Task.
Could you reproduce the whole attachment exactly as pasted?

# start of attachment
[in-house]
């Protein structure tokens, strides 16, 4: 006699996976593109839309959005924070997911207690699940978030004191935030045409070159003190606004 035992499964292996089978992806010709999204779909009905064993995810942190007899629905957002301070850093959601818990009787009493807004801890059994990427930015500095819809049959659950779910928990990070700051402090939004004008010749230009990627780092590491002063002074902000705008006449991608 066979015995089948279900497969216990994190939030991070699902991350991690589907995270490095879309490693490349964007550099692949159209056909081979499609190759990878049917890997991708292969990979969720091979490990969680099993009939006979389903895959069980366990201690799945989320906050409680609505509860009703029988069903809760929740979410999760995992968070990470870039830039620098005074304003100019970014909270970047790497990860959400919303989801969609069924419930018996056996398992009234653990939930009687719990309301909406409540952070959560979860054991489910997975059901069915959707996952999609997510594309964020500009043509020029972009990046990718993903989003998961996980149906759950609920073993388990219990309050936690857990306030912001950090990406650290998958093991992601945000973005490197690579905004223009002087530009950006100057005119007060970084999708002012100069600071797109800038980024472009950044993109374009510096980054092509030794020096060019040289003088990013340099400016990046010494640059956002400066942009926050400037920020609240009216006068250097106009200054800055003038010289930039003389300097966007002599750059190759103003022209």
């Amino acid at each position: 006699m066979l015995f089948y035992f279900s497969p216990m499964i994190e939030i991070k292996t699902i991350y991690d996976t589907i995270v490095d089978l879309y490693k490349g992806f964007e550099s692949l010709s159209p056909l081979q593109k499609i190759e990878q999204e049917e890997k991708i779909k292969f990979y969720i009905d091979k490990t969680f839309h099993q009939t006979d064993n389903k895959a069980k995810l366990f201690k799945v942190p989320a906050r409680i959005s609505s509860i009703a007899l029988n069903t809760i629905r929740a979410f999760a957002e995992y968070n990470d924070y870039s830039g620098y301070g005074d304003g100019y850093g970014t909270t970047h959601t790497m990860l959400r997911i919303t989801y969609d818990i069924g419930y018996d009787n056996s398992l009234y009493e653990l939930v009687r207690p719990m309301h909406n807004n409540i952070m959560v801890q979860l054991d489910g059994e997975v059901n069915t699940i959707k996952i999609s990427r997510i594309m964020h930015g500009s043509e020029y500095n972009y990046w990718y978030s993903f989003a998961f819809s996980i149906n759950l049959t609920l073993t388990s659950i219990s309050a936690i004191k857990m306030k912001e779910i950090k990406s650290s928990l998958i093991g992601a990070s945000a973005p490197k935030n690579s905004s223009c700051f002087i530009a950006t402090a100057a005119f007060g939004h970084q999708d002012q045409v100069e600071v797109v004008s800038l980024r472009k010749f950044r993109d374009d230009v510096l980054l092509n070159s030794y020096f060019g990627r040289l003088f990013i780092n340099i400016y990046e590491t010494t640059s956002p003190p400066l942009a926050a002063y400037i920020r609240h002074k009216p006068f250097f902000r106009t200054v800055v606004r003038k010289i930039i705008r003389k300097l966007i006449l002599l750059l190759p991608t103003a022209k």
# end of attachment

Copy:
[in-house]
């Protein structure tokens, strides 16, 4: 006699996976593109839309959005924070997911207690699940978030004191935030045409070159003190606004 035992499964292996089978992806010709999204779909009905064993995810942190007899629905957002301070850093959601818990009787009493807004801890059994990427930015500095819809049959659950779910928990990070700051402090939004004008010749230009990627780092590491002063002074902000705008006449991608 066979015995089948279900497969216990994190939030991070699902991350991690589907995270490095879309490693490349964007550099692949159209056909081979499609190759990878049917890997991708292969990979969720091979490990969680099993009939006979389903895959069980366990201690799945989320906050409680609505509860009703029988069903809760929740979410999760995992968070990470870039830039620098005074304003100019970014909270970047790497990860959400919303989801969609069924419930018996056996398992009234653990939930009687719990309301909406409540952070959560979860054991489910997975059901069915959707996952999609997510594309964020500009043509020029972009990046990718993903989003998961996980149906759950609920073993388990219990309050936690857990306030912001950090990406650290998958093991992601945000973005490197690579905004223009002087530009950006100057005119007060970084999708002012100069600071797109800038980024472009950044993109374009510096980054092509030794020096060019040289003088990013340099400016990046010494640059956002400066942009926050400037920020609240009216006068250097106009200054800055003038010289930039003389300097966007002599750059190759103003022209």
């Amino acid at each position: 006699m066979l015995f089948y035992f279900s497969p216990m499964i994190e939030i991070k292996t699902i991350y991690d996976t589907i995270v490095d089978l879309y490693k490349g992806f964007e550099s692949l010709s159209p056909l081979q593109k499609i190759e990878q999204e049917e890997k991708i779909k292969f990979y969720i009905d091979k490990t969680f839309h099993q009939t006979d064993n389903k895959a069980k995810l366990f201690k799945v942190p989320a906050r409680i959005s609505s509860i009703a007899l029988n069903t809760i629905r929740a979410f999760a957002e995992y968070n990470d924070y870039s830039g620098y301070g005074d304003g100019y850093g970014t909270t970047h959601t790497m990860l959400r997911i919303t989801y969609d818990i069924g419930y018996d009787n056996s398992l009234y009493e653990l939930v009687r207690p719990m309301h909406n807004n409540i952070m959560v801890q979860l054991d489910g059994e997975v059901n069915t699940i959707k996952i999609s990427r997510i594309m964020h930015g500009s043509e020029y500095n972009y990046w990718y978030s993903f989003a998961f819809s996980i149906n759950l049959t609920l073993t388990s659950i219990s309050a936690i004191k857990m306030k912001e779910i950090k990406s650290s928990l998958i093991g992601a990070s945000a973005p490197k935030n690579s905004s223009c700051f002087i530009a950006t402090a100057a005119f007060g939004h970084q999708d002012q045409v100069e600071v797109v004008s800038l980024r472009k010749f950044r993109d374009d230009v510096l980054l092509n070159s030794y020096f060019g990627r040289l003088f990013i780092n340099i400016y990046e590491t010494t640059s956002p003190p400066l942009a926050a002063y400037i920020r609240h002074k009216p006068f250097f902000r106009t200054v800055v606004r003038k010289i930039i705008r003389k300097l966007i006449l002599l750059l190759p991608t103003a022209k």